"Lui non si sente bene."

Translation:He does not feel well.

November 29, 2013



Awesome, I got marked incorrect for using "feel good" instead of "feel well". Doing the clitics lesson makes me feel like I've descended into a Kafka-esque nightmare from which I cannot escape.

August 1, 2014


"Well" is an adverb and "Good" is an adjective, as I recall. In Italian "bene" is an adverb and "buono/a" is an adjective. In this case we need an adverb to modify the verb "feel". Please correct me if I am wrong.

March 25, 2016


You are perfectly correct, although "well" can also be used as an adjective. "Good" is never an adverb though! The verbs "to feel", "to be" and "to become" are examples of linking verbs/verbs of incomplete predication, which take complements (these may be nouns or adjectives) rather than objects (which are nouns/pronouns). You can feel good or well (Remember "I feel pretty" from "West Side Story?) The problem here is the meaning of the word "good" which has moral connotations, whereas "well" has to do with health. It's complicated, and although I cringe when I ask somebody, " How are you?" and they reply, "I'm good," I fear that it's here to stay!

March 25, 2016


...but you won't hear it from me!

March 25, 2016


Good! :)

March 26, 2016


Of course, they may think you are asking about their moral status, in which case "I'm good" is a valid answer!

December 13, 2016


omg I hear you! even though your comment was 4 yrs ago clitics is horrid- I just cant get it :(

September 29, 2018


Why is there si here? Is it like the "se" in a reflexive verb in Spanish?

November 29, 2013



November 29, 2013


But in Italian is seems to be sometimes si and sometimes se. Why?

January 24, 2014


si = himself/herself/one self

sì [with accented "ì"] = yes

se = if

January 29, 2014


Just the opposite of French oneself/if. No wonder I was confused! No longer, thanks.

January 29, 2014


When is it "feel", and when is it "hear" ?

March 28, 2016


I think it could be "hear" if there was no "si" - otherwise it would have to depend on the context.

March 30, 2016


That's a really good question. They seem to interchange them a lot. Seems they use ascolto => listen.

January 19, 2017


I think I feel good indicates emotion where as I feel well indicates health. At least from the perspective of a teacher.

February 4, 2015


Another teacher's perspective: "good" has a suggestion of morality: "I'm feeling good today - I think I'll bake biscuits for the orphans"

February 5, 2015


Can I not say 'he does not feel well himself'?

March 18, 2016


Same question here! "Si' and "ne" are very confusing :S

March 20, 2016


Yes, though since it is not commonly said this way in English it might not be accepted. You have the exact idea.

January 19, 2017


I said that, and got marked wrong :( Clitics are doing my head in!

February 8, 2018


I got marked for writing " he does not hear himself well " am i getting this correctly or not someone

June 11, 2016


I got it right for writing the exact same thing

July 29, 2018


Is it fine to say "si sento bene" like "i am fine" or "i feel ok"

January 8, 2017


perfetto. But you would say Mi sento bene. They used 3rd person when they used si sente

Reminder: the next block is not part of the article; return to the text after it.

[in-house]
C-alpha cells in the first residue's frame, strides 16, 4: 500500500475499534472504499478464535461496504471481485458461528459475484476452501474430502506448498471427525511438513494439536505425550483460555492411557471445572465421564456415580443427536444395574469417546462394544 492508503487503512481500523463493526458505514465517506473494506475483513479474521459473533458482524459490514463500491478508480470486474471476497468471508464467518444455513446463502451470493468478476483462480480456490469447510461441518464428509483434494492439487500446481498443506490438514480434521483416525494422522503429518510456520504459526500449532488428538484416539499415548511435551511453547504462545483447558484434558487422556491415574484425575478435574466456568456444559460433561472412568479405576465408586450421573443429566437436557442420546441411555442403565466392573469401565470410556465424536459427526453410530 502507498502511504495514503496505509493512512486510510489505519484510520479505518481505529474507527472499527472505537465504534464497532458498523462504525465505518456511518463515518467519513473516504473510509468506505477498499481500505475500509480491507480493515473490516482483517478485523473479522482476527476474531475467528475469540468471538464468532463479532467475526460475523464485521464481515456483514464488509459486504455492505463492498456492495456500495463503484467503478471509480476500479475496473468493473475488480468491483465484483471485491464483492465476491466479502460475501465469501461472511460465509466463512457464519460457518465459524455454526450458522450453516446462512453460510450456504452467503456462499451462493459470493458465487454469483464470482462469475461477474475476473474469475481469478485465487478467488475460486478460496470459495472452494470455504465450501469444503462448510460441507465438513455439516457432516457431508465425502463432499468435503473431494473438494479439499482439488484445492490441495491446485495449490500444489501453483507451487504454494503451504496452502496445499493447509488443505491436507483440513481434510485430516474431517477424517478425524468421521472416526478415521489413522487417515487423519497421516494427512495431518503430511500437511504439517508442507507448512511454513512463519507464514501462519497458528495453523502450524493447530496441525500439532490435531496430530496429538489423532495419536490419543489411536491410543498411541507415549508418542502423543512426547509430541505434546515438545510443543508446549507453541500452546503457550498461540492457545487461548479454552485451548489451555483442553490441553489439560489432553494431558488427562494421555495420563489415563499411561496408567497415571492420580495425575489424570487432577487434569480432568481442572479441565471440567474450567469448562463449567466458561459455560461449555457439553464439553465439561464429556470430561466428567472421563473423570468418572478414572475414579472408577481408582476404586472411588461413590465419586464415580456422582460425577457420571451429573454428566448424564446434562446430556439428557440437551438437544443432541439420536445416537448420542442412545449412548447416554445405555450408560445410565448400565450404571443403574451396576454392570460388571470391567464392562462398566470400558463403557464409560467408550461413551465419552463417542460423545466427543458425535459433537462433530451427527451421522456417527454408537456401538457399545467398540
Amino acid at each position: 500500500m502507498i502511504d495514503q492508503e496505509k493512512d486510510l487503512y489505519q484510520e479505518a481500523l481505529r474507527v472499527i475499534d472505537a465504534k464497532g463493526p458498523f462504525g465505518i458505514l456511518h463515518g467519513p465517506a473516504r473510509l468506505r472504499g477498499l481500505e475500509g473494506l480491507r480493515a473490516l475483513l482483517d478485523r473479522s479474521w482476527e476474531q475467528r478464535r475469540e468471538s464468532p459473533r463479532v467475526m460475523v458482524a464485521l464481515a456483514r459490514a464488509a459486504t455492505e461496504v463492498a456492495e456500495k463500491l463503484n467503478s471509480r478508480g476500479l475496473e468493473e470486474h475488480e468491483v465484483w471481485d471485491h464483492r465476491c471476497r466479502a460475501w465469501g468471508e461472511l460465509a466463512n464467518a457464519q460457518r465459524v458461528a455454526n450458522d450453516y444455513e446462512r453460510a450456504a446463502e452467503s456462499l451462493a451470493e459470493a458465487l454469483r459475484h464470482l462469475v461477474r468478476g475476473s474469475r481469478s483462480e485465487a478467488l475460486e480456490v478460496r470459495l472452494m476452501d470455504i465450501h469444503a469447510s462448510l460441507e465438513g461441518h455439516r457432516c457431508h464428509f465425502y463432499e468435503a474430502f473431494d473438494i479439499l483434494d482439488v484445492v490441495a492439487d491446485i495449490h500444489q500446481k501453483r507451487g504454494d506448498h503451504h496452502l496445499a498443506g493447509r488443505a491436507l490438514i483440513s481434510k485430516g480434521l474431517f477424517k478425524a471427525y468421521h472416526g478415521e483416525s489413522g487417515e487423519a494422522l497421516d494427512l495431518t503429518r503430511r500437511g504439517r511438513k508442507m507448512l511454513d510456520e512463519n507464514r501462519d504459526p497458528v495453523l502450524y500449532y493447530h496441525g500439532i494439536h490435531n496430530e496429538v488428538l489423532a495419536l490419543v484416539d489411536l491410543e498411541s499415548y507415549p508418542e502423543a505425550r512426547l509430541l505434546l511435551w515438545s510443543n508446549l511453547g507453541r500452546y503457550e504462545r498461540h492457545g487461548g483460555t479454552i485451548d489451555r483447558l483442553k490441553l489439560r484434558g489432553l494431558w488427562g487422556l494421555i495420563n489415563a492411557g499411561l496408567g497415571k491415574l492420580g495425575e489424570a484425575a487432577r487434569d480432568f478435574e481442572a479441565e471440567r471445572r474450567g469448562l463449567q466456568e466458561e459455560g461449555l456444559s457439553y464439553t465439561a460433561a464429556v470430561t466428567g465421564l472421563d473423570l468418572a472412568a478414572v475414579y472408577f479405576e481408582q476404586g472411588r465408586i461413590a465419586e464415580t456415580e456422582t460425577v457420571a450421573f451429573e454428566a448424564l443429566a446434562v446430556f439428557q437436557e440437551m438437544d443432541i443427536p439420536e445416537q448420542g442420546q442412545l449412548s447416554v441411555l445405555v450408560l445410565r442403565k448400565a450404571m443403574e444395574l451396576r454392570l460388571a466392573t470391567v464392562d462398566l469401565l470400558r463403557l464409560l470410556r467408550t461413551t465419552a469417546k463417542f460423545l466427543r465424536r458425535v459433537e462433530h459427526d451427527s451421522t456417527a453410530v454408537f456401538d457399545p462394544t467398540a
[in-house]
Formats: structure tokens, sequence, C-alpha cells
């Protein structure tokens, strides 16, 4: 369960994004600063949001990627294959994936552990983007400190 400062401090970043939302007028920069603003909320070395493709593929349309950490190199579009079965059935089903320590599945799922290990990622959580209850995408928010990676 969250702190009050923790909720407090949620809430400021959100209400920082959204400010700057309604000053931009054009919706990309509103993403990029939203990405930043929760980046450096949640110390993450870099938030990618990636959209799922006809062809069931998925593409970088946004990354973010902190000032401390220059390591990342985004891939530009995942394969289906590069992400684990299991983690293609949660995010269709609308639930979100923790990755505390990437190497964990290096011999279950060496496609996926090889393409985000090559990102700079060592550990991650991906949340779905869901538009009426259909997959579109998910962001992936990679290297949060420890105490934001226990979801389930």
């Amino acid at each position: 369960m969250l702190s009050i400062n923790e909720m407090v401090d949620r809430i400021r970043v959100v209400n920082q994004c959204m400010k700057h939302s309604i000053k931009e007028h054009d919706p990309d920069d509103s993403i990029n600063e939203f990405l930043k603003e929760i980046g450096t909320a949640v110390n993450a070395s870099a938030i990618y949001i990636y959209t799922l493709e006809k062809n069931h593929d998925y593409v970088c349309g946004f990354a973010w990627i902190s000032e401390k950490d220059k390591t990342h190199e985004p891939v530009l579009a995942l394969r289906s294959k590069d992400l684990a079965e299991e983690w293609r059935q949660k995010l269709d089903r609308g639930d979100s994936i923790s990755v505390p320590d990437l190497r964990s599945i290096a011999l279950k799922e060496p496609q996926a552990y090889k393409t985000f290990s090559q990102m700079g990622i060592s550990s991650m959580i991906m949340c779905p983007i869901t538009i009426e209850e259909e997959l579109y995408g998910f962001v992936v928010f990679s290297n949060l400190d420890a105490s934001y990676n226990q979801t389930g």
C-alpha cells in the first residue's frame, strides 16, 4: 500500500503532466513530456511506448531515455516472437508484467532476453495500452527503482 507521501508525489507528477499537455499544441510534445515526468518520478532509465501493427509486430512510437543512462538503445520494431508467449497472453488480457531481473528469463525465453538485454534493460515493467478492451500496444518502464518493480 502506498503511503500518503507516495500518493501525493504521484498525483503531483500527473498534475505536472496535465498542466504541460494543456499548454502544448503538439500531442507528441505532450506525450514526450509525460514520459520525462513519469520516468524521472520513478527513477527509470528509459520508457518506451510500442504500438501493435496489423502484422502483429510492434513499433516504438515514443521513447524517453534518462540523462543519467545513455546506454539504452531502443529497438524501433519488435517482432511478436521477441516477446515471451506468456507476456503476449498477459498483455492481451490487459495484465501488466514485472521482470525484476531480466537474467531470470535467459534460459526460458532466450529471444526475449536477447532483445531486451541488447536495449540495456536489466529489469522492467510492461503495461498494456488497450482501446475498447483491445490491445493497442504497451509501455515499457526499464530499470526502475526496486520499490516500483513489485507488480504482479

January 19, 2017


why "good" is not accepted?

May 8, 2014


It's better English to say you feel WELL.

May 11, 2014


I agree, although "good" is commonly used these days. Should DL accept what people say, even though my English teacher would have been horrified? Interesting question!

May 12, 2014


what about the James Brown song.. " I feel good.. so good.. i got you!" I still think it should be accepted..

May 12, 2014


the English issue is that good should be used as a noun so it would be saying something like "I feel the good in the world"

my teachers always said "superman does good", "you do well"

August 22, 2014


Is the "lui non sente bene" correct as grammar?

November 9, 2015


No. "Si" must be used to express that he himself does not feel well. Without "si" the sentence means something completely different.

November 9, 2015


I was marked wetting for putting exactly the right answer. Kafka?

September 10, 2016


I'm still confused with "ci","si", "le", "mi", "ti" and etc.

Someone please explain it to me.

April 13, 2017


The previous sentence had "sente" translated as "hear" (She hears us), but when I translated this current sentence as "He does not hear well" it was marked wrong. How do you know when "sente" is "feel" and when it is "hear"?

June 22, 2017


I think it has to do with there being a "si" in this sentence...

June 22, 2017


Thank you for responding.

July 6, 2017


Wonderful! I wrote "he does not know himself very well" and was corrected. The "right" answer was "he does not hear himself well"! Wtf is going on?

July 11, 2017


"He does not feel well" makes a lot more sense than the answer it gave me, "He does not hear himself well."

August 16, 2017


Why does "si" imply himself and not "her" or "him"

September 10, 2017


I thought this meant "He doesn't hear well". How do you know the difference?

October 10, 2017


I write "He does not feel well" but duolingo said me that was wrong and showed the right answer "He doesn't hear himself well". Please report this error!

January 14, 2018


I still don't have a scooby about what's going on here...

February 8, 2018
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